When I saw the poster and trailer for Roger Eggers’ The Witch, something felt right. It clicked. To me, the existence of such a film filled a certain void. That void? The lack of quality (Gothic) horror films set in early America.
I would have liked to see Crimson Peak in theaters the night it opened, but for a variety of reasons I didn’t get a chance to watch it until Halloween, which is a pretty good day to watch a Gothic film anyway!
I avoided reading any reviews of the film before watching it so I could be as unbiased as possible when forming my opinions on it, but I did have a few small preconceptions floating in the back of my mind: quotes from Del Toro I had read before the film opened about how Crimson Peak would be “feminist” and would turn some gender conventions on its head. Continue reading
Seven of the “Universal Monsters” (Dracula, Frankenstein, The Mummy, The Invisible Man, Bride of Frankenstein, The Wolf Man, Creature from the Black Lagoon) are celebrated in these exquisitely soulful and gothic posters by artist Nicolas Delort. You can buy the collection here.
Dracula (1931) Continue reading
The Halloween window displays at Bergdorf Goodman in NYC, while always fantastic, climb to new heights this month by partnering with Guillermo Del Toro’s Crimson Peak (in theaters today!). Each window scene is inspired by a moment of horror in the film, Continue reading
Though many contemporary horror films have Gothic tropes, Guillermo Del Toro’s upcoming Crimson Peak is the only mainstream film in my recent memory which not only appears to be wholly Gothic, but actually bills itself as such (the unofficial tagline is “A Gothic Romance”).
So just how Gothic is it? Continue reading
As the temperatures continue to rise and the hours of sunlight stretch further into the evening, I’ve found myself thinking about the “seasonality” of the Gothic. Gothicism, in all its forms, has a pretty established association with cold, dreary weather. Extremely bad weather is a hallmark of Gothic novels (see #7 on this list); similarly, Gothic movies usually make use of desolate autumn/winter landscapes and storms to heighten the foreboding tone. Even goth fashion is so ill-suited for hot weather that it has inspired a whole blog on the topic (where each photo submission gets a ranking of “gothiness” and “sweatiness”). Continue reading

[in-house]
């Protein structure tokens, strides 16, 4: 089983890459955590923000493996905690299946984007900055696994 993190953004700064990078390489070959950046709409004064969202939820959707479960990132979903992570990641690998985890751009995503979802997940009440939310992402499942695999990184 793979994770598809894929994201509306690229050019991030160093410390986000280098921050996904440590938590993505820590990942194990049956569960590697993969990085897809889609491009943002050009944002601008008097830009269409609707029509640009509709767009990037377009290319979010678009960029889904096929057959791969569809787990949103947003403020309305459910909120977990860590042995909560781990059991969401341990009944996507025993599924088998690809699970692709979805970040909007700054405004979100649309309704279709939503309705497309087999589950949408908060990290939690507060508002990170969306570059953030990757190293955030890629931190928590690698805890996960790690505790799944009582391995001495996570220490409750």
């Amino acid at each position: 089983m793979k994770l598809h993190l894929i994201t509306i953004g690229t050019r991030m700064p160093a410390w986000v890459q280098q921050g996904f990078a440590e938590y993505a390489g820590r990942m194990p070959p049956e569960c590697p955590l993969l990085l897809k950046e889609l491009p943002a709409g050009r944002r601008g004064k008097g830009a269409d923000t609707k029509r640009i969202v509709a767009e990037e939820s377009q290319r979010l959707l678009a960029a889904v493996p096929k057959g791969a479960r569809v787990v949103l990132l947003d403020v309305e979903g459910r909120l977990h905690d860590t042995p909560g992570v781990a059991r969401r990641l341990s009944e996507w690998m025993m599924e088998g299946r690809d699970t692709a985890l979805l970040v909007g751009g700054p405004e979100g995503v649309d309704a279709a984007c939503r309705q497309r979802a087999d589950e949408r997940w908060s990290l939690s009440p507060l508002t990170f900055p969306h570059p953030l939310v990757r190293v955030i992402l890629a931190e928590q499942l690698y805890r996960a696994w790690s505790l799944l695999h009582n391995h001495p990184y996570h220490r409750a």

“Can women have Byronic personalities?”
As seemingly random and specific as it sounds, I’ve actually wondered this on a few occasions. When I went through a big Byron phase a while ago, I was arguably more fascinated with his life and influence on (Gothic) pop-culture than I was by his writings. I found it amazing that an individual could change the landscape of Western culture and media– for centuries to come– almost entirely because of his unique personality. Romantic individualism personified.
Last week we looked at Gothic Films in the Criterion Collection made before 1950. Let’s now explore what the collection has to offer from the second half of the century!
The Night of the Hunter, 1955. Dir. Charles Laughton (USA).
The Night of the Hunter—incredibly, the only film the great actor Charles Laughton ever directed—is truly a stand-alone masterwork. A horror movie with qualities of a Grimm fairy tale, Continue reading
The Criterion Collection was founded to distribute “important classic and contemporary films.” So which Gothic films has the prestigious distributer deemed “important”? Let’s take a look at some of the Gothically-leaning films in the Collection (and also admire the awesome DVD cover art that’s created for each film). You’ll be pleasantly surprised to learn that there are actually quite a few of these films– so many that I only have room to feature films from the first halve of the 20th Century (next half will come later). Enjoy!
The last person to die on New Year’s Eve before the clock strikes twelve is doomed to take the reins of Death’s chariot and work tirelessly collecting fresh souls for the next year. Continue reading
Every year there are more genre film festivals starting up and, it seems, even more shutting down. There is no permanent list of horror and gothic-themed film festivals due to this turnover rate, so I’ve compiled this list of festivals with definite event dates for 2015. Whether you’re planning to submit a film or attend the festival as a spectator, I hope this helps you navigate some of the gothic and horror film festivals this year!